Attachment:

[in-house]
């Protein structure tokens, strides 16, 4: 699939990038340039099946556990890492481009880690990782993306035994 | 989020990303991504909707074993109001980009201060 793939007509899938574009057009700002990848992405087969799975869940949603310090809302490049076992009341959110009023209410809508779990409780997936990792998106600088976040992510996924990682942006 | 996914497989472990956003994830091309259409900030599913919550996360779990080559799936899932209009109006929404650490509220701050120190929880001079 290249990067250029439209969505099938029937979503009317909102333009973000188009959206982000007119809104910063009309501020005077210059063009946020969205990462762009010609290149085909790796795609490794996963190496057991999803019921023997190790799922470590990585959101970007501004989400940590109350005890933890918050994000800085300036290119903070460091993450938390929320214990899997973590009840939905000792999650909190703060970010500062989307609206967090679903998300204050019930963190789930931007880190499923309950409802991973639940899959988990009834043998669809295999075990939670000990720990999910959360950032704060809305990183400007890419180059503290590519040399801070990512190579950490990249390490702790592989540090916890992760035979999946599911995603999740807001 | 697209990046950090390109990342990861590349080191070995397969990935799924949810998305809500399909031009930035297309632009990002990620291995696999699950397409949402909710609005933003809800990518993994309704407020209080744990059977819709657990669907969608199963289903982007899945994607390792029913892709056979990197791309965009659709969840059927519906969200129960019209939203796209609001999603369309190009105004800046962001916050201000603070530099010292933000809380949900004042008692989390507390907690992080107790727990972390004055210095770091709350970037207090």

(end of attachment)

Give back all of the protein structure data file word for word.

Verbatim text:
[in-house]
């Protein structure tokens, strides 16, 4: 699939990038340039099946556990890492481009880690990782993306035994 | 989020990303991504909707074993109001980009201060 793939007509899938574009057009700002990848992405087969799975869940949603310090809302490049076992009341959110009023209410809508779990409780997936990792998106600088976040992510996924990682942006 | 996914497989472990956003994830091309259409900030599913919550996360779990080559799936899932209009109006929404650490509220701050120190929880001079 290249990067250029439209969505099938029937979503009317909102333009973000188009959206982000007119809104910063009309501020005077210059063009946020969205990462762009010609290149085909790796795609490794996963190496057991999803019921023997190790799922470590990585959101970007501004989400940590109350005890933890918050994000800085300036290119903070460091993450938390929320214990899997973590009840939905000792999650909190703060970010500062989307609206967090679903998300204050019930963190789930931007880190499923309950409802991973639940899959988990009834043998669809295999075990939670000990720990999910959360950032704060809305990183400007890419180059503290590519040399801070990512190579950490990249390490702790592989540090916890992760035979999946599911995603999740807001 | 697209990046950090390109990342990861590349080191070995397969990935799924949810998305809500399909031009930035297309632009990002990620291995696999699950397409949402909710609005933003809800990518993994309704407020209080744990059977819709657990669907969608199963289903982007899945994607390792029913892709056979990197791309965009659709969840059927519906969200129960019209939203796209609001999603369309190009105004800046962001916050201000603070530099010292933000809380949900004042008692989390507390907690992080107790727990972390004055210095770091709350970037207090």